Later, he told me again, when I asked him to go upstairs and get dressed for school.

I’m trying to hear it as, “in twenty years, I’ll love you, Mom.”

But it’s hard to hear through the hatin’

January 15, 2008. growing up. 16 comments.

it’s finally happened

The day I knew would arrive is here.

My 4.5 year-old has bested my high score on a computer game.

I thought I had another year or two before this would occur.

January 12, 2008. growing up. 4 comments.

the power of ten

Recently, the Potato has been obsessive about counting things, and learning to count past twenty. A few weeks ago, as we drove home from daycare, he kept counting and counting and counting, stopping every ten to ask me, “what comes after (x)9, Mom?” I remember having a similar drive home with the Bee, when she started to learn about tens, too.

He got up to something like 200 before losing interest.

He asks me about numbers all the time now. “Mom, does four and two together make forty-two?” “Mom, does 2 threes make thirty-three?”

It’s really fascinating.

He’s also starting to be interested more in words. He can recognize simple words like “he” and “an.” When we’re reading together now, he understands that those clumps of letters actually make words, although the words themselves still elude him.

But it’s the numbers that he’s most interested in, and that I’m most interested in observing him be interested in. He’s even getting into simple math, although again, it’s always phrased in a question. “Mom, does two plus one make three?” “Mom, does two plus two make four?”

He would go on asking these kinds of questions forever, if we let him (he does, however, have to eat, and occasionally to sleep). In fact, right now, he’s sitting next to landisdad, who’s on te computer, saying, “Dad, does O P E N spell open?”

I told him tonight that his brain is like a sponge right now, soaking up learning and knowledge. He laughed, I think imagining that SpongeBob was lurking between his ears. But it’s everything–the tens, and the words, and the math problems–all coming at once, that makes me feel that way. His brain is a sponge now, slurping up new ideas and information every day.

January 4, 2008. growing up. 6 comments.

of lines and sandbox etiquette

I’ve come to the realization that my kids are never going to be the kind of kids who spontaneously play with strangers.

We’ve been to a bunch of public play areas in the past week, and while my kids will sometimes play with each other, they invariably respond to offers to play from strange children with bafflement and silence. A few days ago, we were at a place with a big (fake) grocery store inside. On several occasions, one little boy there tried to get the Potato to engage with him in a game of pretend bakery, and the Potato just stared at him until he walked away.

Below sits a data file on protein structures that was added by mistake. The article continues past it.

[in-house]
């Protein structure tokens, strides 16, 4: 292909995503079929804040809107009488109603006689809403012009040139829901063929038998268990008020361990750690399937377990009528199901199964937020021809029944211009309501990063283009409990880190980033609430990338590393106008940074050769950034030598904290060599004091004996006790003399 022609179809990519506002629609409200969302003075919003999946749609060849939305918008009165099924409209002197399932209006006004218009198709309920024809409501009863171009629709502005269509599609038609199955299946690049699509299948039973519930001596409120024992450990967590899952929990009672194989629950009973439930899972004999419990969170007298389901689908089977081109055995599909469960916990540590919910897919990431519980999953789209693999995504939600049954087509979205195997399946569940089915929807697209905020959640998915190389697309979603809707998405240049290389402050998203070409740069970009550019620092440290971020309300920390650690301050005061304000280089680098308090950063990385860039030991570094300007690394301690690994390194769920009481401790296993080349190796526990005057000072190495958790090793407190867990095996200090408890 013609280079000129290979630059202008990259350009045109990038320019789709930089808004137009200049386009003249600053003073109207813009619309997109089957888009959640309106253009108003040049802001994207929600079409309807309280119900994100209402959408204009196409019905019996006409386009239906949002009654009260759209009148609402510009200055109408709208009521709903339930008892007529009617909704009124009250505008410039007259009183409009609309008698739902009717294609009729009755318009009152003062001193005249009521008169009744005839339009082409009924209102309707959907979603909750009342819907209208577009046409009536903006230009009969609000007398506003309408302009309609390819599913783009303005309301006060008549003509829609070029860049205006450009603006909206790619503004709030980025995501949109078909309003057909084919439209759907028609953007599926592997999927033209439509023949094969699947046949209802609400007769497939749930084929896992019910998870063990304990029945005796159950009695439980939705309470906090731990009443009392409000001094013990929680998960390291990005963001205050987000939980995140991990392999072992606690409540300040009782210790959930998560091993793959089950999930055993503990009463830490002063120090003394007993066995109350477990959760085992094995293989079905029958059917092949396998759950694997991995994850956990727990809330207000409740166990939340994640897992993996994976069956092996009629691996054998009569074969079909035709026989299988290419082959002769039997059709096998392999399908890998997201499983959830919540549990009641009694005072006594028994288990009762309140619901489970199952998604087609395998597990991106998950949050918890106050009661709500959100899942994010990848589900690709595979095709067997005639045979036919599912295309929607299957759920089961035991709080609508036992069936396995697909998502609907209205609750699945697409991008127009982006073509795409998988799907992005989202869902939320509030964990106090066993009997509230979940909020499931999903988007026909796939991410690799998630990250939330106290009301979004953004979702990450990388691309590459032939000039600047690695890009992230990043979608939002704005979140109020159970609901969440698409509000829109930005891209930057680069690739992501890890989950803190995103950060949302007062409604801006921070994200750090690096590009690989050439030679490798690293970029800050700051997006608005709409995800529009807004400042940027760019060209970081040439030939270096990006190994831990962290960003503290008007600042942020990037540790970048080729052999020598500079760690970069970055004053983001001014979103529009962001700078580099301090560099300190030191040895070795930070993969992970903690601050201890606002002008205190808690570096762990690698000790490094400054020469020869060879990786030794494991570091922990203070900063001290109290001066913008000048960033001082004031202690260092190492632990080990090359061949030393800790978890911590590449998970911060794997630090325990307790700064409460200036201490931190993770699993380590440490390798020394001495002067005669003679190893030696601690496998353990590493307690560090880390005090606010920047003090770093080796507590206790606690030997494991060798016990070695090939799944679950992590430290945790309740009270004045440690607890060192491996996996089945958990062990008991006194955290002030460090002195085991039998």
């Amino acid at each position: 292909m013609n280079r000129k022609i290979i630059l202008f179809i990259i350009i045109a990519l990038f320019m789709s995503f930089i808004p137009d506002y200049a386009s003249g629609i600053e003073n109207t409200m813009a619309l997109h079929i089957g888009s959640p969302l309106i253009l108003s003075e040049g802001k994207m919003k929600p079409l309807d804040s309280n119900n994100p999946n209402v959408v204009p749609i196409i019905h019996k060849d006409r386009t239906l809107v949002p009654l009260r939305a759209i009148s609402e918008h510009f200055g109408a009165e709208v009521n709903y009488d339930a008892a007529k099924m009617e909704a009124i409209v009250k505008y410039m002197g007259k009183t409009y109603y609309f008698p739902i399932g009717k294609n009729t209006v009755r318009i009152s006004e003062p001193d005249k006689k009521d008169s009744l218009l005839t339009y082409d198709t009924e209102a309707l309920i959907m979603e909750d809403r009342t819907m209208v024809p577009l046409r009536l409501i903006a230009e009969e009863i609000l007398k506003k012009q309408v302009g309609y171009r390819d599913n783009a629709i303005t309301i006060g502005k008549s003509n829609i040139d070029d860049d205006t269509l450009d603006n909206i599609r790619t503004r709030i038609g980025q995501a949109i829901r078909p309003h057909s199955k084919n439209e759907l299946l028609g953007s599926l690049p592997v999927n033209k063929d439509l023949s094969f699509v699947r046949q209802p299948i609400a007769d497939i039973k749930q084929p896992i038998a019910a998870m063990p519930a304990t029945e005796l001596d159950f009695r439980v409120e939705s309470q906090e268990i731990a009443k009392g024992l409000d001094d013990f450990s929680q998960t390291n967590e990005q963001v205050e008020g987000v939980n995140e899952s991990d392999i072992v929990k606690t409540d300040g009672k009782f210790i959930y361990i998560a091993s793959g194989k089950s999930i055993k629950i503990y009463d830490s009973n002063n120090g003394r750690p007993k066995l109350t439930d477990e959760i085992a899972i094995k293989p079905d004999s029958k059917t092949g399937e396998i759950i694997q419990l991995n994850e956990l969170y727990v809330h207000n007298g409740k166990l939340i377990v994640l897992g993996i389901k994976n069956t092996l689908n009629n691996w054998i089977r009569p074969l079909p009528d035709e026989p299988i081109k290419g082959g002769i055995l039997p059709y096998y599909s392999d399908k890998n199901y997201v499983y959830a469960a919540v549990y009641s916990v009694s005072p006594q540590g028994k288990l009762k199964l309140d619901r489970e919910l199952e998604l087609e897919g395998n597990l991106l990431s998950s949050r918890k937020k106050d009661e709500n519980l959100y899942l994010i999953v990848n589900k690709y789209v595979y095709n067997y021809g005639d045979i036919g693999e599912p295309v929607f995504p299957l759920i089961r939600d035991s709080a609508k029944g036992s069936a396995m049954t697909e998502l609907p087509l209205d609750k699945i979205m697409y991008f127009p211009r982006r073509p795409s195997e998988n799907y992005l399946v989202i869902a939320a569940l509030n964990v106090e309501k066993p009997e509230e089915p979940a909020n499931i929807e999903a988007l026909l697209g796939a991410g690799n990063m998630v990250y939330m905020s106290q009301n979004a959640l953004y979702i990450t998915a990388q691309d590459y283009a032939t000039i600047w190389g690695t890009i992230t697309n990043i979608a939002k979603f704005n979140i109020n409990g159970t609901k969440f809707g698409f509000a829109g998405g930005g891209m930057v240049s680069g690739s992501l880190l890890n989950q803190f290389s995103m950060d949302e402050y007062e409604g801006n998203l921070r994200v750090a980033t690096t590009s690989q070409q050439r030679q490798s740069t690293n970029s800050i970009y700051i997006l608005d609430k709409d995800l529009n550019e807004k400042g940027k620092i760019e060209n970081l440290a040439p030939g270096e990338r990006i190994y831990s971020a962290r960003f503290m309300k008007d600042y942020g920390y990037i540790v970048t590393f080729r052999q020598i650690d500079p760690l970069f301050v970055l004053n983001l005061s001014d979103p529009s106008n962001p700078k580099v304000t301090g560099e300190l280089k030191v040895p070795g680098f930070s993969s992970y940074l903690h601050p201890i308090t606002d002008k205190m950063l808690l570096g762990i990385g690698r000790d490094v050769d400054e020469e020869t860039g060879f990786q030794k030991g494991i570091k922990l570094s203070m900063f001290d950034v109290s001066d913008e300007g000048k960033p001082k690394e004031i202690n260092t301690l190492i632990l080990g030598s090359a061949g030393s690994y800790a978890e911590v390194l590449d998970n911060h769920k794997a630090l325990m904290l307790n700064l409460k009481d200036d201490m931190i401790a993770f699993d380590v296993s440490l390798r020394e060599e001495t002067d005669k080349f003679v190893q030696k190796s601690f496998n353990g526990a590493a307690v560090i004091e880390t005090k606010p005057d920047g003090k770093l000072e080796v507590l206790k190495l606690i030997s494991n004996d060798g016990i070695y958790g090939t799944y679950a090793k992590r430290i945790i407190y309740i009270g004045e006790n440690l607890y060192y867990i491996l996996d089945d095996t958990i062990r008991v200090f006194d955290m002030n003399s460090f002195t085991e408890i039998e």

The Bee is less likely, at this point, to just walk away from a strange kid. She will, when asked to play, say no. But she very rarely is willing to engage in imaginary games with kids she’s never met before.

It makes me a little sad to see this, because it always makes me wonder why, if these kids are having fun, my kids aren’t willing to join in. I know that part of it, for the Potato, is that he’s always watching his sister to see what she’s going to do–and copying her every move (that is, when he’s not thwarting it). I know that, for the Bee, her own imagination is a compelling place, and she’s sometimes loathe to go to a less-successful game of pretend.

But I also think it has something to do with me and landisdad, and the way that we interact with other adults in public. My mom is one of those people who will engage in conversation with anyone—the supermarket cashier, the postal clerk, other people in a line that’s too long—and I have so many memories (both childhood and adult) of wincing and thinking, “now why on earth is she telling him that?”

If I’m in a line, and someone tries to talk to me, I’m always doing the “look through you as if you’re a window*” thing, especially if what they’re doing is complaining about the service at the particular establishment we’re frequenting. I thought of this comparison recently, when the kids and I were in line at the post office, and a guy tried to strike up a conversation with me about a) his surprise that there were lines at the post office after Christmas was over and b) his conviction that every other post office except the one we were in was not crowded at the moment.